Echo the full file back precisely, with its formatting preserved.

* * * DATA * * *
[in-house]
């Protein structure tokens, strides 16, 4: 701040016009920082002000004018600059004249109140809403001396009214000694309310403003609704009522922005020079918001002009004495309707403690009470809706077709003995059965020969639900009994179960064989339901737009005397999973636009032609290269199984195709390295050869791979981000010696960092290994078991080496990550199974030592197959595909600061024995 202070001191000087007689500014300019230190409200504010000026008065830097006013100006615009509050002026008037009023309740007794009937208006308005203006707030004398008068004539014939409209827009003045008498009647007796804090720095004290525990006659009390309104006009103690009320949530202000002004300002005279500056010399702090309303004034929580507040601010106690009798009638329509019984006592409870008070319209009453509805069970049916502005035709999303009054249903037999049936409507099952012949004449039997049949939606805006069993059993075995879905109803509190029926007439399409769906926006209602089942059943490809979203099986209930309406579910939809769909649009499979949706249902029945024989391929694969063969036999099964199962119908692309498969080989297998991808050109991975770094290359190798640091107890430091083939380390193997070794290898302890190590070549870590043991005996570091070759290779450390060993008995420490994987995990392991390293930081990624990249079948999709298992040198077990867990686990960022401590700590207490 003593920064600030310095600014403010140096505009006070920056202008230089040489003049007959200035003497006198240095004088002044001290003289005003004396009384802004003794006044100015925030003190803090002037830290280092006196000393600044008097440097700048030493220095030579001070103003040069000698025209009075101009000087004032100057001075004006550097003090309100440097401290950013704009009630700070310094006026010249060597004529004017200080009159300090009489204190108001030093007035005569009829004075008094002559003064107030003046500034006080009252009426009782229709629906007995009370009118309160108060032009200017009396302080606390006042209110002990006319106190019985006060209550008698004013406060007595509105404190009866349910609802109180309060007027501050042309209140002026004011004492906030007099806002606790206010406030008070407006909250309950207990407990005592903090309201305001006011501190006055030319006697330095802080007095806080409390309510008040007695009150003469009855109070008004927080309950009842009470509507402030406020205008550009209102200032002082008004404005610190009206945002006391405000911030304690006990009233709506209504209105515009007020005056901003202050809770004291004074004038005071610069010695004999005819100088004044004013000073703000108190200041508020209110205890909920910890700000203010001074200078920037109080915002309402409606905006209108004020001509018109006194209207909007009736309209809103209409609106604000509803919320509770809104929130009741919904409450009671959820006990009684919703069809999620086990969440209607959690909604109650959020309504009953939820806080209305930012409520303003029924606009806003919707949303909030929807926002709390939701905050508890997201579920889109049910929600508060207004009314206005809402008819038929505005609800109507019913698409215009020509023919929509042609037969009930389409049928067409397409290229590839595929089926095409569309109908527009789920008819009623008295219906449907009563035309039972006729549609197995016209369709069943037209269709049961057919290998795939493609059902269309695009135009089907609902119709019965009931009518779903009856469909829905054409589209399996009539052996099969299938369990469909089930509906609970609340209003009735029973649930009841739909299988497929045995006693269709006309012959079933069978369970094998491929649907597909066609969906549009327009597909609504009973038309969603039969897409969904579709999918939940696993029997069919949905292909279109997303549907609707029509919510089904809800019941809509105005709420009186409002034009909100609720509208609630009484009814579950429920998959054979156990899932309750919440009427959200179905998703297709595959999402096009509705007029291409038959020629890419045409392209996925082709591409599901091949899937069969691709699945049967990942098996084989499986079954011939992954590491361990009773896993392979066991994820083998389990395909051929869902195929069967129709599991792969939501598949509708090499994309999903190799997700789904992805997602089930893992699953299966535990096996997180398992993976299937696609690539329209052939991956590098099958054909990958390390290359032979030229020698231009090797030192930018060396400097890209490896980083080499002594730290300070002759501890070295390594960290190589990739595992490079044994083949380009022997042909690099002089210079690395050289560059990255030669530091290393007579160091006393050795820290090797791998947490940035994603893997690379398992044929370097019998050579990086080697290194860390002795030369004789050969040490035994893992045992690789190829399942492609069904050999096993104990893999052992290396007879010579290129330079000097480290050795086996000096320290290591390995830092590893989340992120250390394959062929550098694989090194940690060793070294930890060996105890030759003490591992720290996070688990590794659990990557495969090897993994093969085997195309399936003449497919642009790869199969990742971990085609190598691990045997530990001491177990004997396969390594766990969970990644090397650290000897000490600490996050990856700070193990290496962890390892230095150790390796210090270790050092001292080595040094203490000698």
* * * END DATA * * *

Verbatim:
[in-house]
């Protein structure tokens, strides 16, 4: 701040016009920082002000004018600059004249109140809403001396009214000694309310403003609704009522922005020079918001002009004495309707403690009470809706077709003995059965020969639900009994179960064989339901737009005397999973636009032609290269199984195709390295050869791979981000010696960092290994078991080496990550199974030592197959595909600061024995 202070001191000087007689500014300019230190409200504010000026008065830097006013100006615009509050002026008037009023309740007794009937208006308005203006707030004398008068004539014939409209827009003045008498009647007796804090720095004290525990006659009390309104006009103690009320949530202000002004300002005279500056010399702090309303004034929580507040601010106690009798009638329509019984006592409870008070319209009453509805069970049916502005035709999303009054249903037999049936409507099952012949004449039997049949939606805006069993059993075995879905109803509190029926007439399409769906926006209602089942059943490809979203099986209930309406579910939809769909649009499979949706249902029945024989391929694969063969036999099964199962119908692309498969080989297998991808050109991975770094290359190798640091107890430091083939380390193997070794290898302890190590070549870590043991005996570091070759290779450390060993008995420490994987995990392991390293930081990624990249079948999709298992040198077990867990686990960022401590700590207490 003593920064600030310095600014403010140096505009006070920056202008230089040489003049007959200035003497006198240095004088002044001290003289005003004396009384802004003794006044100015925030003190803090002037830290280092006196000393600044008097440097700048030493220095030579001070103003040069000698025209009075101009000087004032100057001075004006550097003090309100440097401290950013704009009630700070310094006026010249060597004529004017200080009159300090009489204190108001030093007035005569009829004075008094002559003064107030003046500034006080009252009426009782229709629906007995009370009118309160108060032009200017009396302080606390006042209110002990006319106190019985006060209550008698004013406060007595509105404190009866349910609802109180309060007027501050042309209140002026004011004492906030007099806002606790206010406030008070407006909250309950207990407990005592903090309201305001006011501190006055030319006697330095802080007095806080409390309510008040007695009150003469009855109070008004927080309950009842009470509507402030406020205008550009209102200032002082008004404005610190009206945002006391405000911030304690006990009233709506209504209105515009007020005056901003202050809770004291004074004038005071610069010695004999005819100088004044004013000073703000108190200041508020209110205890909920910890700000203010001074200078920037109080915002309402409606905006209108004020001509018109006194209207909007009736309209809103209409609106604000509803919320509770809104929130009741919904409450009671959820006990009684919703069809999620086990969440209607959690909604109650959020309504009953939820806080209305930012409520303003029924606009806003919707949303909030929807926002709390939701905050508890997201579920889109049910929600508060207004009314206005809402008819038929505005609800109507019913698409215009020509023919929509042609037969009930389409049928067409397409290229590839595929089926095409569309109908527009789920008819009623008295219906449907009563035309039972006729549609197995016209369709069943037209269709049961057919290998795939493609059902269309695009135009089907609902119709019965009931009518779903009856469909829905054409589209399996009539052996099969299938369990469909089930509906609970609340209003009735029973649930009841739909299988497929045995006693269709006309012959079933069978369970094998491929649907597909066609969906549009327009597909609504009973038309969603039969897409969904579709999918939940696993029997069919949905292909279109997303549907609707029509919510089904809800019941809509105005709420009186409002034009909100609720509208609630009484009814579950429920998959054979156990899932309750919440009427959200179905998703297709595959999402096009509705007029291409038959020629890419045409392209996925082709591409599901091949899937069969691709699945049967990942098996084989499986079954011939992954590491361990009773896993392979066991994820083998389990395909051929869902195929069967129709599991792969939501598949509708090499994309999903190799997700789904992805997602089930893992699953299966535990096996997180398992993976299937696609690539329209052939991956590098099958054909990958390390290359032979030229020698231009090797030192930018060396400097890209490896980083080499002594730290300070002759501890070295390594960290190589990739595992490079044994083949380009022997042909690099002089210079690395050289560059990255030669530091290393007579160091006393050795820290090797791998947490940035994603893997690379398992044929370097019998050579990086080697290194860390002795030369004789050969040490035994893992045992690789190829399942492609069904050999096993104990893999052992290396007879010579290129330079000097480290050795086996000096320290290591390995830092590893989340992120250390394959062929550098694989090194940690060793070294930890060996105890030759003490591992720290996070688990590794659990990557495969090897993994093969085997195309399936003449497919642009790869199969990742971990085609190598691990045997530990001491177990004997396969390594766990969970990644090397650290000897000490600490996050990856700070193990290496962890390892230095150790390796210090270790050092001292080595040094203490000698």